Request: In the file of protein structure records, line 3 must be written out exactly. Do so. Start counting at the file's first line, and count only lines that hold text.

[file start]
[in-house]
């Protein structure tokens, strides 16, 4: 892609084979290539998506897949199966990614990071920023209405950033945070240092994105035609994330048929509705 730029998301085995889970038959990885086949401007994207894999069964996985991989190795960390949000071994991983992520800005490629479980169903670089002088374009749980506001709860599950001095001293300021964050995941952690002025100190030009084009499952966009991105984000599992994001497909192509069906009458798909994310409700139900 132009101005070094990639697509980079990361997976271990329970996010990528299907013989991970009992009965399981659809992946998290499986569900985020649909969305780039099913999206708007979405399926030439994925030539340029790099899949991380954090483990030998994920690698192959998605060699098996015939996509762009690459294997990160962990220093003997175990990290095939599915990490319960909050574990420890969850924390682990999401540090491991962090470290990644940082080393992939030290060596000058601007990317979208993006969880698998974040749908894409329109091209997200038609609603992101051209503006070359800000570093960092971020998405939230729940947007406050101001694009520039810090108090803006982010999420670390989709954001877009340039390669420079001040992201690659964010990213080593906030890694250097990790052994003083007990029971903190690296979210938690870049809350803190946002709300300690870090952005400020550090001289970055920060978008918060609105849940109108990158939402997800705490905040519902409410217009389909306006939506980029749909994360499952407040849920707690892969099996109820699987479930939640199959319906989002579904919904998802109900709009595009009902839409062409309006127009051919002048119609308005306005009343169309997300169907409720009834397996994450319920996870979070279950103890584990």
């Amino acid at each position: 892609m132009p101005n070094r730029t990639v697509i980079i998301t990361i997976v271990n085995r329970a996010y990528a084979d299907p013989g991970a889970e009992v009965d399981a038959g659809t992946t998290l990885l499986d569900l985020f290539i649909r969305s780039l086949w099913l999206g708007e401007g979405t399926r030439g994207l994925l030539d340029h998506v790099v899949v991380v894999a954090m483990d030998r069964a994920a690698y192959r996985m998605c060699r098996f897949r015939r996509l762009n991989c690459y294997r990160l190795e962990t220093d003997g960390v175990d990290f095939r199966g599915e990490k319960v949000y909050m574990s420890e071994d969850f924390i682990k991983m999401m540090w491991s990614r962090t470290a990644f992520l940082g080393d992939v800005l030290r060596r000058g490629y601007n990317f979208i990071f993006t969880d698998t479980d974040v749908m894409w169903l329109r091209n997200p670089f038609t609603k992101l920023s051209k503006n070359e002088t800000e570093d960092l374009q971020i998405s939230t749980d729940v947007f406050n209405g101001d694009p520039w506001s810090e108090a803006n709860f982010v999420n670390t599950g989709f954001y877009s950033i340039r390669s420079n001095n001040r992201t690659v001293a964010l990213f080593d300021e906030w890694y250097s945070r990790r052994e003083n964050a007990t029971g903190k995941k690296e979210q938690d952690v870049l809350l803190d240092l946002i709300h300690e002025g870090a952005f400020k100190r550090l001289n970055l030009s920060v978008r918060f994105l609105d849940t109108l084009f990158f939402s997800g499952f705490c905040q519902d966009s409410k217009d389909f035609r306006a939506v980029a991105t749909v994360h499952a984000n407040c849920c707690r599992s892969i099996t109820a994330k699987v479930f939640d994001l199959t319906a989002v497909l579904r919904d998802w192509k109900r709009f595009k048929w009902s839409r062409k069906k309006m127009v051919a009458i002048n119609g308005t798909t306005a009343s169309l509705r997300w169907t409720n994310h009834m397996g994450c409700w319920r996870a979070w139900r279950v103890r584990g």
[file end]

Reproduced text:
């Amino acid at each position: 892609m132009p101005n070094r730029t990639v697509i980079i998301t990361i997976v271990n085995r329970a996010y990528a084979d299907p013989g991970a889970e009992v009965d399981a038959g659809t992946t998290l990885l499986d569900l985020f290539i649909r969305s780039l086949w099913l999206g708007e401007g979405t399926r030439g994207l994925l030539d340029h998506v790099v899949v991380v894999a954090m483990d030998r069964a994920a690698y192959r996985m998605c060699r098996f897949r015939r996509l762009n991989c690459y294997r990160l190795e962990t220093d003997g960390v175990d990290f095939r199966g599915e990490k319960v949000y909050m574990s420890e071994d969850f924390i682990k991983m999401m540090w491991s990614r962090t470290a990644f992520l940082g080393d992939v800005l030290r060596r000058g490629y601007n990317f979208i990071f993006t969880d698998t479980d974040v749908m894409w169903l329109r091209n997200p670089f038609t609603k992101l920023s051209k503006n070359e002088t800000e570093d960092l374009q971020i998405s939230t749980d729940v947007f406050n209405g101001d694009p520039w506001s810090e108090a803006n709860f982010v999420n670390t599950g989709f954001y877009s950033i340039r390669s420079n001095n001040r992201t690659v001293a964010l990213f080593d300021e906030w890694y250097s945070r990790r052994e003083n964050a007990t029971g903190k995941k690296e979210q938690d952690v870049l809350l803190d240092l946002i709300h300690e002025g870090a952005f400020k100190r550090l001289n970055l030009s920060v978008r918060f994105l609105d849940t109108l084009f990158f939402s997800g499952f705490c905040q519902d966009s409410k217009d389909f035609r306006a939506v980029a991105t749909v994360h499952a984000n407040c849920c707690r599992s892969i099996t109820a994330k699987v479930f939640d994001l199959t319906a989002v497909l579904r919904d998802w192509k109900r709009f595009k048929w009902s839409r062409k069906k309006m127009v051919a009458i002048n119609g308005t798909t306005a009343s169309l509705r997300w169907t409720n994310h009834m397996g994450c409700w319920r996870a979070w139900r279950v103890r584990g």